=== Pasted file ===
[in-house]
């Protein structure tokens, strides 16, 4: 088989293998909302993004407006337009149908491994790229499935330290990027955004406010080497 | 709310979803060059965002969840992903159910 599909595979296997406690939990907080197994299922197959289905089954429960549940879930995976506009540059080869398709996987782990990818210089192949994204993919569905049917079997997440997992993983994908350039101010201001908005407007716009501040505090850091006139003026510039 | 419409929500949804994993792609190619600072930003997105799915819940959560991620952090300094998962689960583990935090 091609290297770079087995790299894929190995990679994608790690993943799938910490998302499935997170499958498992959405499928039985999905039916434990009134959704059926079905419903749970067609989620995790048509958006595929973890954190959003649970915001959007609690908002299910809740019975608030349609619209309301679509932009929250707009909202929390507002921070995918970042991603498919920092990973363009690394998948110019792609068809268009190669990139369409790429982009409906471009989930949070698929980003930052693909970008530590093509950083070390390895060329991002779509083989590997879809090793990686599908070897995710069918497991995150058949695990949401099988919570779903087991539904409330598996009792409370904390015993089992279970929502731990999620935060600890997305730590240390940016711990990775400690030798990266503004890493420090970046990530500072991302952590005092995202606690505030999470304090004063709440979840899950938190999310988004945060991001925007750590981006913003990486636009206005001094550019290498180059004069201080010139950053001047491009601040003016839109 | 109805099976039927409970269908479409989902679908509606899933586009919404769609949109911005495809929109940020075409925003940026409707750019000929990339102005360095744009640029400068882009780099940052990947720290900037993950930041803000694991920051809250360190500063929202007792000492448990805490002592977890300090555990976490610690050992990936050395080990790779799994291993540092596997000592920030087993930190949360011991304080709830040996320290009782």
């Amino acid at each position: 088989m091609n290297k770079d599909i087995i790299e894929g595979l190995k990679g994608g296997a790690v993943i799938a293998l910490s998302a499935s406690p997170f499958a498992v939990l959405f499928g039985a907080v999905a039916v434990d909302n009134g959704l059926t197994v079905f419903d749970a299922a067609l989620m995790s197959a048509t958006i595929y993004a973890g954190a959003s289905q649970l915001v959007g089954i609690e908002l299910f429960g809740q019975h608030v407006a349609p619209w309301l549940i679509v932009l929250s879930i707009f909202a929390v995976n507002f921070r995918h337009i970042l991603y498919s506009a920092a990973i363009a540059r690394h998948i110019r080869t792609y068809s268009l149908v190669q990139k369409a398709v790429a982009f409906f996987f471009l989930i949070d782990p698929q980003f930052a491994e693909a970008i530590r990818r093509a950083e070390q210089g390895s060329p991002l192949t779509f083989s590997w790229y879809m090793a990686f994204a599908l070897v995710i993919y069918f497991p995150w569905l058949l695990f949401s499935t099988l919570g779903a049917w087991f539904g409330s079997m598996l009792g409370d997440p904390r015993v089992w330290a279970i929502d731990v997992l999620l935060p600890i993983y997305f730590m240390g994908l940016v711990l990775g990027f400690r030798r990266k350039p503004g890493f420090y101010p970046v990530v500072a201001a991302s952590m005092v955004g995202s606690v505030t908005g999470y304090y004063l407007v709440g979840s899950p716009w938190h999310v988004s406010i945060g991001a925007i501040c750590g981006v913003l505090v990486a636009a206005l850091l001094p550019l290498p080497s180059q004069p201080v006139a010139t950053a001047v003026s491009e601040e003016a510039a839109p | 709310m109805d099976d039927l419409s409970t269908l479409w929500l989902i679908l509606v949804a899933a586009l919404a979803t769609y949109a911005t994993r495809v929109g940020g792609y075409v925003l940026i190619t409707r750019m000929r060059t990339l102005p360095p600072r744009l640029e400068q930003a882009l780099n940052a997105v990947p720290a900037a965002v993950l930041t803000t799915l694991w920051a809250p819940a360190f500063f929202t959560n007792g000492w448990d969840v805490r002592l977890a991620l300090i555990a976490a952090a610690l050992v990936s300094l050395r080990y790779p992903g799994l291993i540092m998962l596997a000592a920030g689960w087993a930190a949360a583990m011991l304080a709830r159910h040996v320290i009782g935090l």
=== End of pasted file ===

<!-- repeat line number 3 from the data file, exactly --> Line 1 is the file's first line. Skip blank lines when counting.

């Amino acid at each position: 088989m091609n290297k770079d599909i087995i790299e894929g595979l190995k990679g994608g296997a790690v993943i799938a293998l910490s998302a499935s406690p997170f499958a498992v939990l959405f499928g039985a907080v999905a039916v434990d909302n009134g959704l059926t197994v079905f419903d749970a299922a067609l989620m995790s197959a048509t958006i595929y993004a973890g954190a959003s289905q649970l915001v959007g089954i609690e908002l299910f429960g809740q019975h608030v407006a349609p619209w309301l549940i679509v932009l929250s879930i707009f909202a929390v995976n507002f921070r995918h337009i970042l991603y498919s506009a920092a990973i363009a540059r690394h998948i110019r080869t792609y068809s268009l149908v190669q990139k369409a398709v790429a982009f409906f996987f471009l989930i949070d782990p698929q980003f930052a491994e693909a970008i530590r990818r093509a950083e070390q210089g390895s060329p991002l192949t779509f083989s590997w790229y879809m090793a990686f994204a599908l070897v995710i993919y069918f497991p995150w569905l058949l695990f949401s499935t099988l919570g779903a049917w087991f539904g409330s079997m598996l009792g409370d997440p904390r015993v089992w330290a279970i929502d731990v997992l999620l935060p600890i993983y997305f730590m240390g994908l940016v711990l990775g990027f400690r030798r990266k350039p503004g890493f420090y101010p970046v990530v500072a201001a991302s952590m005092v955004g995202s606690v505030t908005g999470y304090y004063l407007v709440g979840s899950p716009w938190h999310v988004s406010i945060g991001a925007i501040c750590g981006v913003l505090v990486a636009a206005l850091l001094p550019l290498p080497s180059q004069p201080v006139a010139t950053a001047v003026s491009e601040e003016a510039a839109p | 709310m109805d099976d039927l419409s409970t269908l479409w929500l989902i679908l509606v949804a899933a586009l919404a979803t769609y949109a911005t994993r495809v929109g940020g792609y075409v925003l940026i190619t409707r750019m000929r060059t990339l102005p360095p600072r744009l640029e400068q930003a882009l780099n940052a997105v990947p720290a900037a965002v993950l930041t803000t799915l694991w920051a809250p819940a360190f500063f929202t959560n007792g000492w448990d969840v805490r002592l977890a991620l300090i555990a976490a952090a610690l050992v990936s300094l050395r080990y790779p992903g799994l291993i540092m998962l596997a000592a920030g689960w087993a930190a949360a583990m011991l304080a709830r159910h040996v320290i009782g935090l």